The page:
Who will you see on your next visit? What will they say to you? What will you eat? How will you greet them? What will you learn about the people in particular and the tribe and culture in general?


Who Will You See on Your Next Visit? 

When I first came to Uganda, I was only eleven years old, and even I could tell there was something different about this country. I was happy, because the something different was good. I just couldn’t put my finger on it, but I knew that I loved it. It wasn’t until years later, when I was interviewed by an eleven year old boy for his school project, that I finally found the why to my happy stay. This pupil found me in a craft shop, and asked if he could ask me a few questions. Until he walked up to me, I hadn’t realised that there was a whole class, including the teacher, wandering around the mall, stopping and talking to strangers.

He asked how long I had been here, and I said about ten years. Then he asked me the question I had asked myself for ten years, and had never found the answer:  what I liked  the most about the country. I was shocked by the answer I gave; for it was so honest and true.

I said:

The people.

The people here are welcoming, hospitable, and generous. I know I just used three words to say the exact same thing, but those are the words that describe the Uganda that I know.

The mountains may be tall and snow peaked, the river runs clean for miles and miles. The crested crane is elegant and the gorillas are a beauty.

The people? The people are gloriously resilient, unashamedly accepting, and to me especially, insistently benevolent.

In a small space holding over fifty five different tribes, each with its own culture and customs strengthened, and then weakened by so many conflicts over a short period of time, you would expect to find Uganda to be the epicentre of diversity of cultures. And it is . But that’s not what defines it.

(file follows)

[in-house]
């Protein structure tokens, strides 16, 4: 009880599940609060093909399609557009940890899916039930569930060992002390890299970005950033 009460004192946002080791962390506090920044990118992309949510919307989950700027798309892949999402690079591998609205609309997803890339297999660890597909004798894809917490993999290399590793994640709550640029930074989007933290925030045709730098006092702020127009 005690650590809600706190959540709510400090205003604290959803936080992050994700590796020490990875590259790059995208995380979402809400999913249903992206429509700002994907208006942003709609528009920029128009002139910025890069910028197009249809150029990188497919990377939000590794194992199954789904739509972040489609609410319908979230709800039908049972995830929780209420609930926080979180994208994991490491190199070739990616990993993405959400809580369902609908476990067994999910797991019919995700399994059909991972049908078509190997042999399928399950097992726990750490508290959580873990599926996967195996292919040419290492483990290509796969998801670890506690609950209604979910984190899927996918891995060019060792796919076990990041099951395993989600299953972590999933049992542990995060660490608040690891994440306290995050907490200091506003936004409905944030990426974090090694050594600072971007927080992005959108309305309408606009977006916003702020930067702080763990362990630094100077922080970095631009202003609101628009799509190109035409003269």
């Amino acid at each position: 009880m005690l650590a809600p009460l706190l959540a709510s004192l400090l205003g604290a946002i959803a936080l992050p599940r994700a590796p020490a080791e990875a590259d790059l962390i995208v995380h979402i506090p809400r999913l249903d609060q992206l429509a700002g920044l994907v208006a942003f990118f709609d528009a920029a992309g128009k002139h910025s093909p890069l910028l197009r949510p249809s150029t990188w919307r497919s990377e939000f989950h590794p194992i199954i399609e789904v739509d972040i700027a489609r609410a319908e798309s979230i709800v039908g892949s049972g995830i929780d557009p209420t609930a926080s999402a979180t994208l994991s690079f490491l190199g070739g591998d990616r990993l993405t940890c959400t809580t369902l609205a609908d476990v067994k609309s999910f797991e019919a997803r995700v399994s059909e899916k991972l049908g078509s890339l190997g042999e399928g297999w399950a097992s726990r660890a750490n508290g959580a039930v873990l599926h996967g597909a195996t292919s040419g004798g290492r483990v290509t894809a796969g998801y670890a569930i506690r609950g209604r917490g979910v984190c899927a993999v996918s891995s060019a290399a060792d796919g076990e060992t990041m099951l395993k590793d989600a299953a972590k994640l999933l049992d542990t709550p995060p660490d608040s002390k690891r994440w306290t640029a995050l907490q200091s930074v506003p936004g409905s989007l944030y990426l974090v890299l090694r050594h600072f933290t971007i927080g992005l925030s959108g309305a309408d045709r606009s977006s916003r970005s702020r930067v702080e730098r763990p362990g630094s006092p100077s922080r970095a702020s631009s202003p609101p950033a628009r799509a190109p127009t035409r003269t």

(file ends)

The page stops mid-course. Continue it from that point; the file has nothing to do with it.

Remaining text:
In 2012 I made a friend who came from Hong Kong, and had the most active Facebook page I have ever seen. She took so many pictures of every little thing, but, to my surprise, only posted pictures of with one theme:

The people.

The food was delicious, but the person who had prepared it was more important. The music was intoxicating, but the musicians were the subject of a long Facebook post. The public transport was an adventure, but, to her, engaging with a taxi conductor in Luganda, however minimal, that was what she loved the most. What brought her back again and again was one thing and one thing only:

The people.

In 2013 I had the opportunity to visit Arua, in the North West part of the country. Being my first time there, I was excited. And so I posted on Facebook. Within 20 minutes a friend we went to school together commented that she lives a few minutes from where I was staying, and I should stop by if I have time. It so happened that I had time the next morning and I arrived in time for breakfast. Her whole family of brothers, sisters and mom were busy in the kitchen and in fifteen minutes I had a plate set on a table in front of me. Good old fashioned bread and tea. Which was perfect, until I realised that my breakfast was different from everyone else’s around the table. They were having maize grains cooked with beans. It looked so exotic, and I wanted it! So I did the unthinkable, which I don’t advise you to do, except in a very extreme situation: I pushed my plate to the side and asked for what they were having. Imagine their shock, for a Kampala girl to want village food and not city food! I wondered if they received many visitors, because I couldn’t understand how anyone would pass up that fine opportunity.